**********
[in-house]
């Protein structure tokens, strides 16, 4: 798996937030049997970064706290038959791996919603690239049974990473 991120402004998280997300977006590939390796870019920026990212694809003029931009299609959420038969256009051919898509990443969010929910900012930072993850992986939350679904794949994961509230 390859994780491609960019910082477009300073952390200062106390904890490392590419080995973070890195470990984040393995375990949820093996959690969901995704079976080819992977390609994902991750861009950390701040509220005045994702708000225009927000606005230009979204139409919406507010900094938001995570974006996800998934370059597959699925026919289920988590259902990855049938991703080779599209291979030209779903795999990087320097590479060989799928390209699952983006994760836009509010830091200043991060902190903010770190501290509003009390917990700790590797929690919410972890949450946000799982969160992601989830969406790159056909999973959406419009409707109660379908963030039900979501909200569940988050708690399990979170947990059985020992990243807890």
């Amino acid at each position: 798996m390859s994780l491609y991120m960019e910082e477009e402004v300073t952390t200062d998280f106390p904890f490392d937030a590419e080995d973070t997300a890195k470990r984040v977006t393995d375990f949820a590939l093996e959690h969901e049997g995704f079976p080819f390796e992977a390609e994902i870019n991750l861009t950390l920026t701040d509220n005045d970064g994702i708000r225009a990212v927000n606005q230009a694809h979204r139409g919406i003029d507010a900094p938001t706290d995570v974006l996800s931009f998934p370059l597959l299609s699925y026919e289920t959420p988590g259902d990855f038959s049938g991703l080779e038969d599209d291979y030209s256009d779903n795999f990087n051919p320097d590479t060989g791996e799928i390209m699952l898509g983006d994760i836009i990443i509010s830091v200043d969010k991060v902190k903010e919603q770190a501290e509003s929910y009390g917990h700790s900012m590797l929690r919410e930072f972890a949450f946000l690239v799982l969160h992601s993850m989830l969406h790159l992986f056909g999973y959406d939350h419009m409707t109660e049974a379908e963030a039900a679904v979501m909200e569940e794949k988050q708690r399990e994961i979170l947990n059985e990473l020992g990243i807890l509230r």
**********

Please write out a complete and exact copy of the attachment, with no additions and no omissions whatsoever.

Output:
[in-house]
């Protein structure tokens, strides 16, 4: 798996937030049997970064706290038959791996919603690239049974990473 991120402004998280997300977006590939390796870019920026990212694809003029931009299609959420038969256009051919898509990443969010929910900012930072993850992986939350679904794949994961509230 390859994780491609960019910082477009300073952390200062106390904890490392590419080995973070890195470990984040393995375990949820093996959690969901995704079976080819992977390609994902991750861009950390701040509220005045994702708000225009927000606005230009979204139409919406507010900094938001995570974006996800998934370059597959699925026919289920988590259902990855049938991703080779599209291979030209779903795999990087320097590479060989799928390209699952983006994760836009509010830091200043991060902190903010770190501290509003009390917990700790590797929690919410972890949450946000799982969160992601989830969406790159056909999973959406419009409707109660379908963030039900979501909200569940988050708690399990979170947990059985020992990243807890």
């Amino acid at each position: 798996m390859s994780l491609y991120m960019e910082e477009e402004v300073t952390t200062d998280f106390p904890f490392d937030a590419e080995d973070t997300a890195k470990r984040v977006t393995d375990f949820a590939l093996e959690h969901e049997g995704f079976p080819f390796e992977a390609e994902i870019n991750l861009t950390l920026t701040d509220n005045d970064g994702i708000r225009a990212v927000n606005q230009a694809h979204r139409g919406i003029d507010a900094p938001t706290d995570v974006l996800s931009f998934p370059l597959l299609s699925y026919e289920t959420p988590g259902d990855f038959s049938g991703l080779e038969d599209d291979y030209s256009d779903n795999f990087n051919p320097d590479t060989g791996e799928i390209m699952l898509g983006d994760i836009i990443i509010s830091v200043d969010k991060v902190k903010e919603q770190a501290e509003s929910y009390g917990h700790s900012m590797l929690r919410e930072f972890a949450f946000l690239v799982l969160h992601s993850m989830l969406h790159l992986f056909g999973y959406d939350h419009m409707t109660e049974a379908e963030a039900a679904v979501m909200e569940e794949k988050q708690r399990e994961i979170l947990n059985e990473l020992g990243i807890l509230r």